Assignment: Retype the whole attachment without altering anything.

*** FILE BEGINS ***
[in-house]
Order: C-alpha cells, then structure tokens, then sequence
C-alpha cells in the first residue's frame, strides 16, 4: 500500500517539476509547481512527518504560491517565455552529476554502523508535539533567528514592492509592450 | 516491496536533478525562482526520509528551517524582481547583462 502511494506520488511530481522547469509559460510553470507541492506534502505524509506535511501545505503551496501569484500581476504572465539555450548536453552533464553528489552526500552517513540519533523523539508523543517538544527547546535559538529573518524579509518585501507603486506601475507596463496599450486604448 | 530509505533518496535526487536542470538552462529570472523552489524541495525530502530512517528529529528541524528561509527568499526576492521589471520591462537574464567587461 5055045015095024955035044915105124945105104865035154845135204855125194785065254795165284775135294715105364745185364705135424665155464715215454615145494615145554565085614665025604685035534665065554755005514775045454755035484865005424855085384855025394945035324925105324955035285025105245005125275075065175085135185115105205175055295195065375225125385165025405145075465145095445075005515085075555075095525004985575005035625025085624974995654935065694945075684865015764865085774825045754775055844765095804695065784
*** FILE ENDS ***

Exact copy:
[in-house]
Order: C-alpha cells, then structure tokens, then sequence
C-alpha cells in the first residue's frame, strides 16, 4: 500500500517539476509547481512527518504560491517565455552529476554502523508535539533567528514592492509592450 | 516491496536533478525562482526520509528551517524582481547583462 502511494506520488511530481522547469509559460510553470507541492506534502505524509506535511501545505503551496501569484500581476504572465539555450548536453552533464553528489552526500552517513540519533523523539508523543517538544527547546535559538529573518524579509518585501507603486506601475507596463496599450486604448 | 530509505533518496535526487536542470538552462529570472523552489524541495525530502530512517528529529528541524528561509527568499526576492521589471520591462537574464567587461 5055045015095024955035044915105124945105104865035154845135204855125194785065254795165284775135294715105364745185364705135424665155464715215454615145494615145554565085614665025604685035534665065554755005514775045454755035484865005424855085384855025394945035324925105324955035285025105245005125275075065175085135185115105205175055295195065375225125385165025405145075465145095445075005515085075555075095525004985575005035625025085624974995654935065694945075684865015764865085774825045754775055844765095804695065784